Today, Austin’s LBR DPT release their second track entitled, Ride, off their upcoming self-titled album out July 2nd. Of new single “Ride,” founding member Patrick Wheeler says, “Ride is about playing with power dynamics and the switching of power and control. There is something empowering about in being in control and also something soothing about being under control without choices to make.” The electronic pulse of the song quickens as the crunchy synth like crescendos into a bright staccato. but there remains an element of risk there as if to remind us we can never be sure if we’re in the driver’s seat.
On LBR DPT’s self-titled debut, the indie pop collective celebrates the power of the moment. It is, after all, faith in the moment that inspired members to be open for experimentation, for shunning self-seriousness in favor of letting the music shape itself organically. Seven years ago, Texas singer-songwriter brothers Patrick and Nolan Wheeler disbanded their Americana project, Wheeler Brothers, in search of a new sound. They swapped their guitars for synthesizers and teamed up with producer Misha Hercules. The project grew to encompass both coasts and an ever-growing roster of contributing musicians. Dutch singer Alex Who lends rich, expressive vocals to the record, while D’Angelo Lacy (Moon Boots and Twin Shadow collaborator) adds his silky voice to “Spinning.” Drummer Kyle Crane (Daniel Lanois, Kurt Vile, Conor Oberst) brings rhythmic versatility to keep the energy high throughout. The total effect is an album that will leave no dancefloor empty—yet doesn’t sacrifice soul in the process.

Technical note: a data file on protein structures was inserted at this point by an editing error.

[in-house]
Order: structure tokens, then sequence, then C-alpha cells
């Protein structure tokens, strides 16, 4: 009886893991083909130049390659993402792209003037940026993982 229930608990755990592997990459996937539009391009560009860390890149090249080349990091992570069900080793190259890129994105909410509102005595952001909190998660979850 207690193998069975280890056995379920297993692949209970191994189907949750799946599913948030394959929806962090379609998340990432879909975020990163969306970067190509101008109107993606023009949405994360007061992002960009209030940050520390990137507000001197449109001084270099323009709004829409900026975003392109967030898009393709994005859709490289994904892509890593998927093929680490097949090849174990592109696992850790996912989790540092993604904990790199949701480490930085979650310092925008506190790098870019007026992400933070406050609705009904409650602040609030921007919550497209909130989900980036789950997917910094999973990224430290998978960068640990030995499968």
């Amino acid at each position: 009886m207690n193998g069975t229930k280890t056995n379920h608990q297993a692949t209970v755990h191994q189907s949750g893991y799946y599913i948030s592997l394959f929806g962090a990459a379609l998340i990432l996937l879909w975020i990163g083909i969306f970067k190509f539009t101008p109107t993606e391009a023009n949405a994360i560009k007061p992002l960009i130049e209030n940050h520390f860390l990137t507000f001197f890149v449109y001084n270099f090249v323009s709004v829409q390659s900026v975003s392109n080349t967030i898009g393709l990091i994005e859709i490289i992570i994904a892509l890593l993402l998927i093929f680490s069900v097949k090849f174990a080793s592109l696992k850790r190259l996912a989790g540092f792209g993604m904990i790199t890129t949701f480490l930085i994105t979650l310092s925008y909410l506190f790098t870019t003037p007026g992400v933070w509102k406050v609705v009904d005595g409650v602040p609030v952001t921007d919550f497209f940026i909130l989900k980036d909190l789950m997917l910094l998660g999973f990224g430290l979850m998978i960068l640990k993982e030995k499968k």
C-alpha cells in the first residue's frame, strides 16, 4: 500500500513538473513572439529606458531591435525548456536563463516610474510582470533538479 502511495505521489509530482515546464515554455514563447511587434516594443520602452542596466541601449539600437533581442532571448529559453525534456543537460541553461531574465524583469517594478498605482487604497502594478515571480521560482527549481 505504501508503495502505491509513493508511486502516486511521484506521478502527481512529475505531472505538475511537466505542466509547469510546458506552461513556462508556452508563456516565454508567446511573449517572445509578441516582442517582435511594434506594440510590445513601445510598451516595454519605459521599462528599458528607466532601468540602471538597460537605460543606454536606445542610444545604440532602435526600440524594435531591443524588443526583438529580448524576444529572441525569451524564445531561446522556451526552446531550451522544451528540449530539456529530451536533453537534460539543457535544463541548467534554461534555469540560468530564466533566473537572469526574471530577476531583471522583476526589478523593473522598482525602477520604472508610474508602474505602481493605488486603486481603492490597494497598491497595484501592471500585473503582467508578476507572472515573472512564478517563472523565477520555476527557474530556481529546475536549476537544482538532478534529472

Written by Nolan Wheeler and frequent collaborator Graham Wilkinson, “What I Know” lives in a different kind of moment—one about choosing to persist during the hard times. “I forgot what it’s worth left to own, even the brightest of the days,” Nolan sings. “They say there’s a place in my brain that can keep me away from myself,” soon follows. Nolan’s vulnerable vocals rive the song, augmented beautifully by live strings. The uncluttered instrumentation lays bare the hope that forms the foundation of the song.
“The record is special because we started this process as two brothers for ourselves. Now we have many brothers and a few sisters too. We had gone through a band break up, divorce and then right into a global pandemic,” Patrick Wheeler says. Those struggles make it extra impressive that the collective emerged with an album as easy and fun as LBR DPT. It’s palpable that this record was made by people who love coming together to make music that brings people together.